She made a beeline to the feline. One of the many exhibitors at the annual Copake Falls Day Saturday, August 20, was the feline fostering, rescue and “re-homing” group known as Collaborative Cats of Columbia County. Four year-old Serena Bordas was drawn to one of the kittens and the attraction appears to be mutual. The day included a 5k run, a lecture by Landscape Artist Thomas Rainer, crafts and building projects for kids, a tour of the Iron Works and a performance by Jazz Vespers at the Church of St. John in the Wilderness. Photo by David Lee

Chatham says deputies are for safety, not cash

CHATHAM–The Town Board made a motion at the meeting last week to hire the county Sheriff’s office to conduct the “enhanced patrol” program to stop speeders and other traffic violators on town roads for the rest of this year. The town will pay the Sheriff’s office an hourly rate to add patrols to the local roads.

Councilwoman Landra Haber said at the August 18 meeting that she supported the program because of speeding in the town. “I truly believe in good enforcement of traffic laws,” she said.

There had been discussion at a Town Board meeting in July that having deputies add patrols could also boost revenues for the town, which has been facing a deficit in the 2016 budget. Read more…

Cascino jailed…again

HUDSON—Salvatore Cascino is back behind bars.

In Columbia County Supreme Court, Friday, August 26, Mr. Cascino once again failed to provide proof that he had complied with court orders.

But this time there was no reprieve.

In a matter of minutes Mr. Cascino was outfitted with a pair of shiny handcuffs and escorted off to the Columbia County Jail by Sheriff’s deputies. Read more…

Cynthia Creech practices low impact farming in New Leb

WHEN EVERETT RANDALL, a farmer from Sunderland, Vermont, died, nearly all of his family’s breed of Randall cattle went with him. The versatility of the Randall breed reflects the older way of subsistence farming in which they were bred. They are hearty, can handle diverse pasture–enjoying “weeds” alongside grass–raise healthy calves, and yield quality milk and meat.

Cynthia Creech read an article in the Small Farmer’s Journal about the endangered breed 30 years ago. “It was just love at first sight cause they’re so incredibly beautiful and unusual,” she said in a recent interview. But there was a real possibility that the breed could be lost to American agriculture forever. So Ms. Creech, inexperienced but inspired, decided to buy the cows. A self-described “city kid” originally from Tennessee, she was living in Knoxville and working as a judicial assistant to a federal judge. “I made a lotta money and had a lotta power,” she says. And though Ms. Creech and her mother had at one point lived on eight acres, keeping a horse and a few cows, that did not prepare her for the delivery she was about to receive. Read more…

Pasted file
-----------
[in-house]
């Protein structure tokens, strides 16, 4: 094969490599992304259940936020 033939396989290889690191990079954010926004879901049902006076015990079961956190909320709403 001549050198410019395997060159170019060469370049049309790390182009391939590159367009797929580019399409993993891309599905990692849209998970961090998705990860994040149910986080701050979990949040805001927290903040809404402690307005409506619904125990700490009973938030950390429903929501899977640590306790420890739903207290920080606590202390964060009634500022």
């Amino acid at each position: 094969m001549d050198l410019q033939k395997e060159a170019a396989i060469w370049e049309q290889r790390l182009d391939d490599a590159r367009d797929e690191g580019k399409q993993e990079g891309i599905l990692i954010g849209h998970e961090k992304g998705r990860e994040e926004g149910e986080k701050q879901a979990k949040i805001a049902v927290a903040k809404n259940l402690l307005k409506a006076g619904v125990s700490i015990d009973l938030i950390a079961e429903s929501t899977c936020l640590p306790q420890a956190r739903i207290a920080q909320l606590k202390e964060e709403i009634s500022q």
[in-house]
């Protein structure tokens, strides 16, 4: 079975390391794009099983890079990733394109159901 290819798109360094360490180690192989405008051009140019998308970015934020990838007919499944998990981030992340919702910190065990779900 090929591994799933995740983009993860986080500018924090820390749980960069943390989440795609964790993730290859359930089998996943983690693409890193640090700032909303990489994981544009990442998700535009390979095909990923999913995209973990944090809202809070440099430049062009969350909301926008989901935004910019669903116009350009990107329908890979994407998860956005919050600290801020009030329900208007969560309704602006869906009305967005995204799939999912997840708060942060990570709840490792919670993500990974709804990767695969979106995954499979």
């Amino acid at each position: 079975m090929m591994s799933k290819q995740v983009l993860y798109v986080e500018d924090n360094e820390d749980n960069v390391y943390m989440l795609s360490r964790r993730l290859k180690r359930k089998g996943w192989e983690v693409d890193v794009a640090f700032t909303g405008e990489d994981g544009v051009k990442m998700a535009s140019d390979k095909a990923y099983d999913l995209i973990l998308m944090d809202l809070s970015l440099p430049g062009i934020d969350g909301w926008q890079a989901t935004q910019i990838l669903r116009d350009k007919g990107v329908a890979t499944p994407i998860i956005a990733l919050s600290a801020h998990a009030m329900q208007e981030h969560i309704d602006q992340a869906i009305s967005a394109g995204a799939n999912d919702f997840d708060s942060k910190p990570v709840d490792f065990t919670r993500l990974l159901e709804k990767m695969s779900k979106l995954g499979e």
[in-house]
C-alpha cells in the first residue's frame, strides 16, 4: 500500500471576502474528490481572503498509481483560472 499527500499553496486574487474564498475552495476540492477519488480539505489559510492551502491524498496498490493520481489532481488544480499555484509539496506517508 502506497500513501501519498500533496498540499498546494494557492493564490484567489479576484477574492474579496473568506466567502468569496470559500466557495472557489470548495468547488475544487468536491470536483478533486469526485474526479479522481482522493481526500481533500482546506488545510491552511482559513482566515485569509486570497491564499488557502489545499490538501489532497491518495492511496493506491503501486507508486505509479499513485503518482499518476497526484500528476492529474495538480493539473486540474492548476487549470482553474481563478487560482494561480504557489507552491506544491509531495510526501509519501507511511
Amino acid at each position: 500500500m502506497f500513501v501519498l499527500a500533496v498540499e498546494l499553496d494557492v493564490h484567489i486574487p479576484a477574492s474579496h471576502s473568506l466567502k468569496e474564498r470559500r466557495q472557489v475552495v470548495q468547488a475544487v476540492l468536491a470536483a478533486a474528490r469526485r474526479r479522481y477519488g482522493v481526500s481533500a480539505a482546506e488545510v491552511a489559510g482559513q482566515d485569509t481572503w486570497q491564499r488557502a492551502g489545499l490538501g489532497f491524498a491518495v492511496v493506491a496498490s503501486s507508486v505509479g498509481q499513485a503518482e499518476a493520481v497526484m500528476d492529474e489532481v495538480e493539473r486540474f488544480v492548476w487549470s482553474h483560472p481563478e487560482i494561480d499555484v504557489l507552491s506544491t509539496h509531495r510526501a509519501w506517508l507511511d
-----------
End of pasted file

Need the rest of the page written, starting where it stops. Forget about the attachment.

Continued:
Where there’s smoke, will firefighters follow?

County looks for ways to maintain volunteer system

ANCRAM—Volunteer firefighters have sounded the alarm about their declining numbers.

They are also on the frontline in search of solutions.

Earlier this month, Ancram Fire Chief David Boice and Copake Fire Chief David Proper, each of whom have dedicated 30+ years to their local fire companies, organized a meeting of fire and town officials in the Battalion 3 zone to discuss the future of the fire service at the Ancram Town Hall.

Battalion 3 is made up of the Hillsdale, Craryville, Copake, Ancram, Taghkanic and Churchtown fire companies. Read more…

Remains of WWII Marine casualty George Traver return to Chatham

Reprinted with permission from the Times Union

CHATHAM–After nearly 73 years the remains of U.S. Marine Corps Pfc. George H. Traver of Chatham, who was killed in combat in the Pacific during World War II, are finally coming home.

His bones were located with the assistance of ground-penetrating radar, a dog specially trained to find human remains and volunteer searchers with History Flight, an organization committed to finding, recovering and repatriating 84,000 missing service members from America’s wars of the 20th century.

Pfc. Traver was 25 years old when he was killed on November 20, 1943, on Betio Island in the Tarawa Atoll of the Gilbert Islands. It was the first American offensive against Japanese forces in the strategic central Pacific region. Read more…